On the other hand, Ducklin said the patch applies all the way back to Snow Leopard, OS X 10.6. Joel Locsin/TJD, GMA News

19-year-old Pinoy wins int’l Microsoft Youthspark tilt

A 19-year-old Filipino student did the Philippines proud after winning an international challenge for change sponsored by software giant Microsoft.

Dominic Co is one of the five outstanding grand prize winners of Microsoft’s YouthSpark Challenge for Change, joining winners from India, Mexico and the United States.

Co, who seeks to promote nationalism and appreciation of Philippine literature with his libroko.com site, plans to develop an online curriculum to supplement the teaching of Philippine literature.
Libroko.com is being envisioned as an online resource and forum that will help students better understand Filipino literary works.
”Filipino works, such as (national hero Dr. Jose Rizal’s) Noli Me Tangere and El Filibusterismo, have lost some of their relevance especially to the young people who readthem more than a hundred years later. The internet, along with the latest Microsoft technologies, could provide a channel for the youth to rediscover these works,” Co said.
Co and the other four winners of the YouthSpark Challenge for Change will have a volunteer trip to the Amazon to learn about social entrepreneurship, leadership, conservation and rural development issues in the Amazon rainforest.
They will also receive a $2,500 cash grant, and a Microsoft technology bundle including a Windows Phone 8 and Xbox One.
Youthspark
Microsoft’s YouthSpark Challenge for Change encourages young people around the world to submit ideas that spark change in their communities.
The contest seeks to empower young people to develop or expand a project for social good using Microsoft technology.
“Microsoft believes that nothing matches the creativity and passion of youth to inspire social change. The stories from contestants and winners alike were truly inspiring,” said Microsoft Philippines general manager Karrie Ilagan.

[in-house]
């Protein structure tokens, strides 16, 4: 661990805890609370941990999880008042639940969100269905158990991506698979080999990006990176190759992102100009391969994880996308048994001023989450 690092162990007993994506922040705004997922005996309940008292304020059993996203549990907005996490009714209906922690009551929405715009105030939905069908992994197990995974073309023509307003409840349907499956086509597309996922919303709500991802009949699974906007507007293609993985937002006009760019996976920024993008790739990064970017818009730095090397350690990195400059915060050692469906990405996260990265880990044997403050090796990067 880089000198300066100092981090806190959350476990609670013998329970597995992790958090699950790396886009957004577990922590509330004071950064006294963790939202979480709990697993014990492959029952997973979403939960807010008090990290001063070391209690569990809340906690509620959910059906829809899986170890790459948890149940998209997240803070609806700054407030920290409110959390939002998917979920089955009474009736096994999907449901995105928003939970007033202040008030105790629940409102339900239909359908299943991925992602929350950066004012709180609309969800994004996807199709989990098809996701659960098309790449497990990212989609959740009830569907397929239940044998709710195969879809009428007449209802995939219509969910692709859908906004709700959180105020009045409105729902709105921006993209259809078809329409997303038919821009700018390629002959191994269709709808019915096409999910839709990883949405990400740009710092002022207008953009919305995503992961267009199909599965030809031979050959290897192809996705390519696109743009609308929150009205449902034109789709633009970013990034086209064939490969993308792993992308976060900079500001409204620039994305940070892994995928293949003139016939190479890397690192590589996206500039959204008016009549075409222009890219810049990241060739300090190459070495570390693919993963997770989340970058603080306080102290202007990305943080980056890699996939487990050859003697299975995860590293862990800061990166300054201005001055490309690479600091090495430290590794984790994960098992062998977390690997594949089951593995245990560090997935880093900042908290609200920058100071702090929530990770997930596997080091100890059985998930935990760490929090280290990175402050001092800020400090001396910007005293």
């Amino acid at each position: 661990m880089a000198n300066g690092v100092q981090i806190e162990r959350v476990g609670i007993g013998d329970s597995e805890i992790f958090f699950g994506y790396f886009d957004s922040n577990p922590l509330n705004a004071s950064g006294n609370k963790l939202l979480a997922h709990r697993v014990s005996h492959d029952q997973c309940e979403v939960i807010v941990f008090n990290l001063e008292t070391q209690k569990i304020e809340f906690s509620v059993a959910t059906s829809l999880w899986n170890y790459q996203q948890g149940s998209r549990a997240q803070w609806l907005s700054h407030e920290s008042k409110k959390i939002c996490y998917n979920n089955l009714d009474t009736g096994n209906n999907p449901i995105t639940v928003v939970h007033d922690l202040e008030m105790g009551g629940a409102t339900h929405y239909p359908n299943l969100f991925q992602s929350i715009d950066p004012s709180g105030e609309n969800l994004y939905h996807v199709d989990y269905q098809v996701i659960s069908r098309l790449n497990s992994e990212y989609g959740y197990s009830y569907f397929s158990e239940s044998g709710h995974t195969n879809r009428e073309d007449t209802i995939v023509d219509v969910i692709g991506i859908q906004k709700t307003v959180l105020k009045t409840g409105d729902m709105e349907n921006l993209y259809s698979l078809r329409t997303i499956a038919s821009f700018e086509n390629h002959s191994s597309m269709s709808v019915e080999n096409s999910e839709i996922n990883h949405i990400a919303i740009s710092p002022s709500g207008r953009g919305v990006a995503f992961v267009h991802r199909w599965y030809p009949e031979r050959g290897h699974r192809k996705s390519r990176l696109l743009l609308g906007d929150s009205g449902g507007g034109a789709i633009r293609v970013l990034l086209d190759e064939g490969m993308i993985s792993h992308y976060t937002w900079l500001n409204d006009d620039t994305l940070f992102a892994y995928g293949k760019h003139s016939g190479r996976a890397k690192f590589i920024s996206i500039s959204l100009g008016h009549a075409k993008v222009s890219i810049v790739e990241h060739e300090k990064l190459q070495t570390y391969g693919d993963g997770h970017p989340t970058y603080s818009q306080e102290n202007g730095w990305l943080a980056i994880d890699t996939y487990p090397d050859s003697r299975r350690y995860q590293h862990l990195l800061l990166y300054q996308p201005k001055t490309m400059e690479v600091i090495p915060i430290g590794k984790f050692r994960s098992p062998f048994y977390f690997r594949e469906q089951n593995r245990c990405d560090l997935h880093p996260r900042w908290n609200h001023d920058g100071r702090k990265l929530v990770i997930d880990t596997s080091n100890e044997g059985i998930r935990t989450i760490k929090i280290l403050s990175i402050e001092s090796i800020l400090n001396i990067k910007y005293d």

For this year, entries covered issues including food security, personal empowerment, digital literacy, STEM education, healthcare, environmentalism, and entrepreneurship.
The entries in the contest were judged for creativity, the potential to create a positive impact on a social issue and the use of Microsoft technology, including Windows and Office. Joel Locsin/TJD, GMA News

‘Moon water’ sports drink, anyone?

Fancy a sports drink made with water from the moon? A Japanese company could be taking the first steps to making that as early as October 2015.

Otsuka Pharmaceutical Co. Ltd. is planning to have a can of its popular “Pocari Sweat” blasted off to the Moon – in powder form, to be mixed with the moon’s own water.
“Fueled by the dream of a future where people can mix and drink POCARI SWEAT with water from the moon, we are taking off for the lunar surface with POCARI SWEAT in powder form … We will wait expectantly—from over 380,000 kilometers away—for the day when people touch down on the lunar surface and drink POCARI SWEAT made with the moon’s own water,” it said on its website, Lunar-Dream.com.
It cited results of a June 2009 mission by the US National Aeronautics and Space Administration that discovered evidence indicating the presence of water.
That mission also indicated that “ice accounts for approximately 5.6% of materials contained in the surface soil of the Cabeus crater, a fact that amazed everyone,” Otsuka said.
According to Otsuka, the project – with the help of private sector companies – aims to land on the lunar surface some 380,000 km away.
It will have a “Dream Capsule,” which resembles a can of “Pocari Sweat.” The time capsule contains the powder form of the drink.
The capsule also contains titanium message plate where children taking part in the program will have their dreams laser-engraved.